Modi’s alarming aversion to parliamentary scrutiny over the border crisis in Ladakh

19 June 2022
Over two years after the deadly clash in the Galwan Valley, India remains incapable of reversing the Chinese incursion into Ladakh.
Over two years after the deadly clash in the Galwan Valley, India remains incapable of reversing the Chinese incursion into Ladakh.

As we approach the sixtieth anniversary of the 1962 Sino-Indian War, the current border crisis in Ladakh has been raging for over two years. Over sixty thousand soldiers of China’s People’s Liberation Army and an equivalent number from the Indian side are deployed against each other. Last week marked the second anniversary of the deadly clash in the Galwan Valley, on 15 and 16 June 2020, in which 20 Indian soldiers and at least four PLA soldiers died. Scores of Indian soldiers were badly injured, with around seventy of them being taken captive by the PLA—some soldiers spent three days in Chinese custody.

Ten rounds of diplomatic talks and 15 rounds of military talks have led to limited disengagement in a few areas but created a new status quo. India remains incapable of reversing the Chinese incursion into Ladakh and is content to hold the line and prevent further loss of control over territory. The Narendra Modi government no longer asserts that its goal is to restore the situation in Ladakh as of April 2020. At the recent Shangri-La Dialogue, organised in Singapore by the International Institute for Strategic Studies, the US defence secretary, Lloyd Austin, said that the Chinese government had continued to “harden its position” on the Indian border. Three days earlier, General Charles Flynn, who heads the US Army’s Pacific command, had noted, during a visit to India, that Chinese activity in the region was “eye-opening.” Flynn described the PLA’s new infrastructure near the border as “alarming.” Even though it is not comparable to the 1962 conflict, there is little doubt that this is the biggest military crisis India has faced since the 1999 Kargil War.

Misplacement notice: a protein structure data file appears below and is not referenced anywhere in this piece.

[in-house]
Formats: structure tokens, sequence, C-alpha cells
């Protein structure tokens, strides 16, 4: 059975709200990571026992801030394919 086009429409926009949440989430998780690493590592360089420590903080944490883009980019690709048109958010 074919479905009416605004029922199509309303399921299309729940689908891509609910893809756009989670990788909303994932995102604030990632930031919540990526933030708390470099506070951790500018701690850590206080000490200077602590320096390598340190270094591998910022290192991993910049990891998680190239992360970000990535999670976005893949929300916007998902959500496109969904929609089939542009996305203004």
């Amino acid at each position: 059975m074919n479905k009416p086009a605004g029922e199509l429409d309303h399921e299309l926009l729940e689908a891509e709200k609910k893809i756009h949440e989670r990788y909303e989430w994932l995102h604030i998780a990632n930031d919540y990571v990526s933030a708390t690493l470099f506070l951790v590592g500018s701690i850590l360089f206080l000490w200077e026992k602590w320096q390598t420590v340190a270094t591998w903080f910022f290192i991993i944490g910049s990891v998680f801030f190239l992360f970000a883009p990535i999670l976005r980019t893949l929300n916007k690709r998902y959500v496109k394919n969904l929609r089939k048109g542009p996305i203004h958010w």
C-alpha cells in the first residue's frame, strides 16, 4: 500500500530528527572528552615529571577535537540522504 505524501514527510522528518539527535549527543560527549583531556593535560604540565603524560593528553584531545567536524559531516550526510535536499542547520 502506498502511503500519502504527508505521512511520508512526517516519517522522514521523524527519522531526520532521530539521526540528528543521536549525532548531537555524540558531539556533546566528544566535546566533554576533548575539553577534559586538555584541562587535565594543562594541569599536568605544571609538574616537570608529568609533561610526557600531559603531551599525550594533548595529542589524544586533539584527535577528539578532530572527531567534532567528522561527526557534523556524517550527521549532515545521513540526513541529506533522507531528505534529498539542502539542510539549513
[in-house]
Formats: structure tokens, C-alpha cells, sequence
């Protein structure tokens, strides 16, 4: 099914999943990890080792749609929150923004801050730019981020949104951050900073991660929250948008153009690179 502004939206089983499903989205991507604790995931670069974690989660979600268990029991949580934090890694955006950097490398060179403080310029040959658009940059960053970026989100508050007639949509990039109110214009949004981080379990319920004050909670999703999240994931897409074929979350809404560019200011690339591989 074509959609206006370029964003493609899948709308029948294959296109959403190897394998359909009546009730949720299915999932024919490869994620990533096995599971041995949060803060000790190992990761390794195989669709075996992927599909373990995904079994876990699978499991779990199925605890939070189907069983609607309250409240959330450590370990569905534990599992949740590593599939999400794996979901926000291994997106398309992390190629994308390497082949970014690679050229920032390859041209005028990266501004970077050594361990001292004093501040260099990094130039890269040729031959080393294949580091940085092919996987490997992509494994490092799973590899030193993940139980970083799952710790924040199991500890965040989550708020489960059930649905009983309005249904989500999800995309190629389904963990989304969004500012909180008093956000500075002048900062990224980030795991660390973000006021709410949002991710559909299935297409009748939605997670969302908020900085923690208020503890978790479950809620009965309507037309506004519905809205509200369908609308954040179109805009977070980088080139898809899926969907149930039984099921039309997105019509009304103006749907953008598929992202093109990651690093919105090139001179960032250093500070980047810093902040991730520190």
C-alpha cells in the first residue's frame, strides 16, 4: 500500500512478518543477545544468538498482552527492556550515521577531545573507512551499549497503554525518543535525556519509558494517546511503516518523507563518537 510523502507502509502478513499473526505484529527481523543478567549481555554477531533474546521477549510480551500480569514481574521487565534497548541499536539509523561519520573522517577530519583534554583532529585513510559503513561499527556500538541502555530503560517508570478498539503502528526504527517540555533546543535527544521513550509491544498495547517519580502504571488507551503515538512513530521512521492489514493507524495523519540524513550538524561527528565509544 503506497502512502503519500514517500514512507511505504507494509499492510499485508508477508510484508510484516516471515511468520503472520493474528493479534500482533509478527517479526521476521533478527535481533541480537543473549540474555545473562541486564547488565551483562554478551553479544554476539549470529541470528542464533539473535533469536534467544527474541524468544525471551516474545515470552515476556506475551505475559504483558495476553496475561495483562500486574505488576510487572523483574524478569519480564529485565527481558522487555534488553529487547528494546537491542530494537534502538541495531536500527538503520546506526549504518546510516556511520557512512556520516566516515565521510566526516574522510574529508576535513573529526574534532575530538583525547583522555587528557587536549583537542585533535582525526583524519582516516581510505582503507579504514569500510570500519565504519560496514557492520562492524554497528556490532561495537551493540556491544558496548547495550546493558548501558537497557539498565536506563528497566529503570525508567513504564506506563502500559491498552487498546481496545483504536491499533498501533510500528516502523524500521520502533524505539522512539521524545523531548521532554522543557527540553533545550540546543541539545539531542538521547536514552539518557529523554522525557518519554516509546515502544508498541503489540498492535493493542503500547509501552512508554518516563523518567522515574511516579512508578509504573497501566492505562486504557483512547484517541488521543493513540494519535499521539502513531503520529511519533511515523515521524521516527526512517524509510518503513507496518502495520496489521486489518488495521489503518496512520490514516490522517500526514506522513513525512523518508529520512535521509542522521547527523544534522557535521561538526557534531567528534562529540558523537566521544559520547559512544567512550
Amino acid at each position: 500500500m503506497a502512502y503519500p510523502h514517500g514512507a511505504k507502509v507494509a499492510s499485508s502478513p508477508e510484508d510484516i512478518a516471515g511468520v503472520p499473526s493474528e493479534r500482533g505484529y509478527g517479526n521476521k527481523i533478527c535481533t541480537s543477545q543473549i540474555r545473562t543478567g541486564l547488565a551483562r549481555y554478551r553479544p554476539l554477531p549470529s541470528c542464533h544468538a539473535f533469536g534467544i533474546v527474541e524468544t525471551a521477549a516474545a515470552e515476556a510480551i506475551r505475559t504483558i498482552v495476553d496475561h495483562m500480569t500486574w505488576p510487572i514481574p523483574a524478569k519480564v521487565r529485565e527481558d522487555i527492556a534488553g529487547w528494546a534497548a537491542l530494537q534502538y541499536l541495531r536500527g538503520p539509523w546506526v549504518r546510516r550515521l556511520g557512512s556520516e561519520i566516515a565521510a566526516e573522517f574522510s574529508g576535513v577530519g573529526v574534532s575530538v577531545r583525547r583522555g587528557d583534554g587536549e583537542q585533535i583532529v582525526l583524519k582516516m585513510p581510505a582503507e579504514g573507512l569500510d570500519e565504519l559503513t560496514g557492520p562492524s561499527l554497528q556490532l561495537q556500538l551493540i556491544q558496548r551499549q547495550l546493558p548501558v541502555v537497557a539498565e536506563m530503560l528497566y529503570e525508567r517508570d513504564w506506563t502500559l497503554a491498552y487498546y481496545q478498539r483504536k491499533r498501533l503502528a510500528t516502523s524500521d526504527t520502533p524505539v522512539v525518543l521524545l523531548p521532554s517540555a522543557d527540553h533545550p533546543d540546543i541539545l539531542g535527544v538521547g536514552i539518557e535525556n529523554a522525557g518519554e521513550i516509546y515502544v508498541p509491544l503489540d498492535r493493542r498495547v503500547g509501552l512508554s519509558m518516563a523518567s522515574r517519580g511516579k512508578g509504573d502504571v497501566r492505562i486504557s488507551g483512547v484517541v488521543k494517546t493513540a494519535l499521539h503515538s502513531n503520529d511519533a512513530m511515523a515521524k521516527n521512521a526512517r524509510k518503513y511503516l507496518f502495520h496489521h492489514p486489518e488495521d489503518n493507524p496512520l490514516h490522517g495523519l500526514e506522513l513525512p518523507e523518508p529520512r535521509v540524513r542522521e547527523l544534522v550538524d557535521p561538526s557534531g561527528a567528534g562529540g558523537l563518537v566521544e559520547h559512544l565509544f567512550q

At the Shangri-La Dialogue, the Chinese defence minister, General Wei Fenghe, argued that the responsibility for the border conflict does not lie with China. Wei claimed that he had communicated this position to his Indian counterpart, Rajnath Singh. The Indian representative at the forum, Vice-Admiral Biswajit Dasgupta, who heads the Eastern Naval Command, did not push back against this assertion. While responding to a question about maritime security, he remarked that the Chinese presence in the Indian Ocean, for anti-piracy operations near the Gulf of Aden, does not pose a major challenge to the Indian Navy.

Sushant Singh is a Senior Fellow at Centre for Policy Research and a visiting lecturer at Yale University. 

Keywords: Caravan Columns Ladakh indo-china relations 1962 Sino-Indian War Parliament
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